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Wine Guide for Thanksgiving

Chardonnay or Pinot Noir? Which wine is best with your Thanksgiving dinner?

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The key spice in a Thanksgiving feast is variety, and the diverse viticultural regions of Sonoma Wine Country provide all the variety of wines you need. There are Tuesday night pizza wines, and there are Thursday afternoon turkey wines — for that special Thursday afternoon or evening, late in November, when family and friends gather around the table and give thanks. If you’re charged with making the wine choice, be thankful for the bounty of Sonoma County wines this Thanksgiving. 

This holiday feast is generally thought of as among the “like with like” genres of food and wine pairing. Both the traditional turkey fest and the vegetarian lentil loaf option present an array of sweet, spicy, and earthy aromas and flavors, few or none of them — especially not the main course — requiring a big, bold wine to match.

Best to keep it simple for Thanksgiving, as the meal — and sometimes the seating arrangement — is complicated enough. With Sonoma County wines, you can please just about everyone, and step up the quality at the same time. Consider bringing a white and a red, plus an alternative like cider.

Top Sonoma County wine pairings for Thanksgiving:

Pinot Noir

This is no time to buck tradition, and Pinot Noir is truly a reliable wine pairing with turkey, dressing, and all the fixings. Pinot Noir from cool climate viticultural areas like Sonoma Coast, Russian River Valley and Sonoma Carneros exhibit aromas that may range from an earthy potpourri of cranberry and herbal notes, with light strawberry fruit, to deeper flavor of black cherry and cola, laced with pie baking spices.

Light to medium-bodied, Sonoma County Pinot Noir often displays a silky texture, and a lighter tannic grip than heavier reds like Cabernet Sauvignon. The combination of charming fruit and bright, cool climate acidity makes Pinot an ideal palate cleanser for the holiday meal.


Dry rosé wine may be the perfect, all-round Thanksgiving wine pairing. Yes, this includes dry rosé of Zinfandel — a savvy substitute for those relations who simply must have their White Zinfandel. The majority of pink wines now made in Sonoma County are a very dry style — having as little residual sugar as the typical dry Pinot or Merlot, for instance — but still delight the palate with flavors of strawberry, watermelon and cherry, and the bright acidity keeps it friendly with salad, dressing, and lighter meats like turkey. Rosé of Pinot Noir and Syrah are top choices; quality dry rosé is usually priced between $12 and $25. Try Pedroncelli rosé of Zin. 


Nobody likes their turkey too dry, and a very dry white wine won’t help with that. Gewürztraminer is not always a sweet wine, it is often made off-dry, but the key to this Thanksgiving pairing is that even when Gewürz is dry, it’s got that “sweet and spicy” savor that complements sweet and spicy fare like sweet potatoes with nutmeg and brown sugar. Many Sonoma County Gewürztraminers are limited releases, available directly from the winery or at the winery only — try Mill Creek, Chateau St. Jean or Harvest Moon.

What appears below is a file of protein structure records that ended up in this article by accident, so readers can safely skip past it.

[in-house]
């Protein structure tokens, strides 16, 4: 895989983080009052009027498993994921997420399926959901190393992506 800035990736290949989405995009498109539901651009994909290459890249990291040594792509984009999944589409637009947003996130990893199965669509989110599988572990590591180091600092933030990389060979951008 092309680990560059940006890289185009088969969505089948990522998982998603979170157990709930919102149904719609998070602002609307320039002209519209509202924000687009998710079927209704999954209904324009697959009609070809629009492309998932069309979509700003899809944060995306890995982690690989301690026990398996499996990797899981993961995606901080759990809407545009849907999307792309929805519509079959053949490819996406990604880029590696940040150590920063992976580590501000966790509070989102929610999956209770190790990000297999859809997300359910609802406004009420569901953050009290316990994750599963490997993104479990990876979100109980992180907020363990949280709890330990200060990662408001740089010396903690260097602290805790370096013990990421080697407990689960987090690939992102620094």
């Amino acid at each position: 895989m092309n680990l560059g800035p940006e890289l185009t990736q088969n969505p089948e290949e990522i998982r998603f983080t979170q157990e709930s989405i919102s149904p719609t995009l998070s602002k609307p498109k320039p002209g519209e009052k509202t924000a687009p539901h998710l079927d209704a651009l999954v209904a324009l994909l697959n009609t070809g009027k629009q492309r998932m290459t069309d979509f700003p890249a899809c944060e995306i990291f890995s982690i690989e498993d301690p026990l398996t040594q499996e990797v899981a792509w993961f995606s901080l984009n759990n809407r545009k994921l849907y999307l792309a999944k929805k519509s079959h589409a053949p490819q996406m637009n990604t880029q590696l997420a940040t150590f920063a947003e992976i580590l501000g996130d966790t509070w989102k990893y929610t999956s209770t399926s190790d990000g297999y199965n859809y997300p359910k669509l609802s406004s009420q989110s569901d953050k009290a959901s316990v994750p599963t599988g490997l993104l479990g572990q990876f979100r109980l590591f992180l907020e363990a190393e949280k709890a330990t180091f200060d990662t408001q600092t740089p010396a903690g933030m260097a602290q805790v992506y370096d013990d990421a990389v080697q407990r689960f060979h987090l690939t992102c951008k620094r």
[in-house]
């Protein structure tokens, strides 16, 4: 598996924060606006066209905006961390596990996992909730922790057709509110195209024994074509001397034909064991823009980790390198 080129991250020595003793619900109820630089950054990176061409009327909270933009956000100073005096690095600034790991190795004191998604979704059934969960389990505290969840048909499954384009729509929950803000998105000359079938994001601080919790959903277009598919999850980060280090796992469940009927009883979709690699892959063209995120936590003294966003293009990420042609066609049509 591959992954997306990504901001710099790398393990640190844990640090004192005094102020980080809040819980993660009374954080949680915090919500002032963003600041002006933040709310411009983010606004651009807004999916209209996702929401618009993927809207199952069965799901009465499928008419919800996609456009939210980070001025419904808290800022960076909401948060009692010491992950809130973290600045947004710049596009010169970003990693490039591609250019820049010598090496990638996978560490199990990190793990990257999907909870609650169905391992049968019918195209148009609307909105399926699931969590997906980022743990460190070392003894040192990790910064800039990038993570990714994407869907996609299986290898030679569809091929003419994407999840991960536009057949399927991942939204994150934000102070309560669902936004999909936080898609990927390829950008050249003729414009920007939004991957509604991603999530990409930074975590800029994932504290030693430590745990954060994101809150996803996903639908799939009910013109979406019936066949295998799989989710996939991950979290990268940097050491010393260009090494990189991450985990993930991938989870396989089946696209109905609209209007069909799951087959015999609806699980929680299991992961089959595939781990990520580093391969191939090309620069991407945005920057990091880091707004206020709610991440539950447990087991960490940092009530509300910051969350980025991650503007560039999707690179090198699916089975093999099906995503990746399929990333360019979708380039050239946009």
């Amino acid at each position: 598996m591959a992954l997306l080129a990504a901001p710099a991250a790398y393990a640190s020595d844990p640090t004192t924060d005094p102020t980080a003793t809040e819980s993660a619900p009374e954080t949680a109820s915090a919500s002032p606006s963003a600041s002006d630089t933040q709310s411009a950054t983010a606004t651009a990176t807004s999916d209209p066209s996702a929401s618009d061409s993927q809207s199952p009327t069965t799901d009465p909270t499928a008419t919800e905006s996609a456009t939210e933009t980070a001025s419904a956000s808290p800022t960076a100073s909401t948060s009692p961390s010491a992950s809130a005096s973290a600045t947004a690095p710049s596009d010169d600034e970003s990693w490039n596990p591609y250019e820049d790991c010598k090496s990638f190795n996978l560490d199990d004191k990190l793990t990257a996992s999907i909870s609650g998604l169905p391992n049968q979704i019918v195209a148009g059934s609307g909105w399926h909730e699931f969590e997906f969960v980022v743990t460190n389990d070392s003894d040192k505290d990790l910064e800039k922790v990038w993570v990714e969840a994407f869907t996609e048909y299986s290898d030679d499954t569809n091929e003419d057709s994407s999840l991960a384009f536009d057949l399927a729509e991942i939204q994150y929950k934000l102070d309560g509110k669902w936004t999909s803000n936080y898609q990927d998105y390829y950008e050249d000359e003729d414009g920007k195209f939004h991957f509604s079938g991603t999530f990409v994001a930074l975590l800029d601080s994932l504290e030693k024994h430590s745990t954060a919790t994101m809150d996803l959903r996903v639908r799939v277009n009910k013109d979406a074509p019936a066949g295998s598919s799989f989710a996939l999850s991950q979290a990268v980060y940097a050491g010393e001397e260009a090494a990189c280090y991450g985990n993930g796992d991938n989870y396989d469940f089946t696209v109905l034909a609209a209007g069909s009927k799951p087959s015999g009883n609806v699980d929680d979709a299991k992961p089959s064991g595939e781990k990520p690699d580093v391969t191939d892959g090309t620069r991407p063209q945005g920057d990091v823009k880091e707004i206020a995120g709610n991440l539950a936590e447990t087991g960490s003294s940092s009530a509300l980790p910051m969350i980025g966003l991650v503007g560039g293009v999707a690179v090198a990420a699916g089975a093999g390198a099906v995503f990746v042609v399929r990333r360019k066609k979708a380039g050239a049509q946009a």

The butter isn’t just for the biscuits. Leave the crisp, “unoaked” Chardonnay for a warm spring day — Thanksgiving is for a toasty, fleshy Chard with buttery malolactic notes. Consider pleasing Chardonnay fans with a Chardonnay from the Sonoma Coast. It’s hard to know what’s in the bottle, even with cool-climate Green Valley of the Russian River Valley and Sonoma Coast Chardonnay, but with many such wines, the natural acidity balances the richness of barrel fermentation. A Chardonnay of a wider girth may cut the fat of a deep-fried turkey just right. For a refined example of oaked Chardonnay, consider Landmark’s Overlook or Joseph Phelps Freestone.

Sparkling Wine

It’s never too early in the holiday season for bubbly wine. Try a richer version than you’d pair with seafood, like Gloria Ferrer’s Royal Cuvée or Iron Horse’s Russian Cuvée. And as with dry rosé wine, even better with a sparkling rosé.


Every host should keep sparkling, non-alcoholic cider on hand, but did you know that Sonoma County is host to a hard cider renaissance? These craft ciders, often made with heirloom varieties like the Gravenstein apples, are more complex than big-brand cider, and are well suited to autumnal flavors, while having a lower alcohol content than wine — generally about 6 to 9 percent alcohol by volume. Sonoma County’s Tilted Shed is making exciting ciders like lightly sparkling Graviva! and barrel-aged and smoked ciders. Also look for cider from Devoto and Horse & Plow.

More wine pairings to consider:

The New World’s Sonoma County is blessed with the climate to ripen diverse varietals from across the Old World. Light, fruity varietals like Dolcetto, Charbono and Gamay Noir are made by few wineries and can be challenging to find, but are fun and food-friendly — see Duxoup, Paul Mathew, Da Vero, and Jacuzzi.

Don’t forget late-harvest Chardonnay, Riesling, or Sauvignon Blanc for dessert.

Where can you find Sonoma County wines? Apart from local beverage stores, you can order directly from the wineries, or even better, pick up a few bottles in person. Here are listings for Sonoma County Wineries and info about how to ship wine home. Depending on your state or country of residence certain regulations and restrictions apply.

Written by Sonoma Insider James Knight

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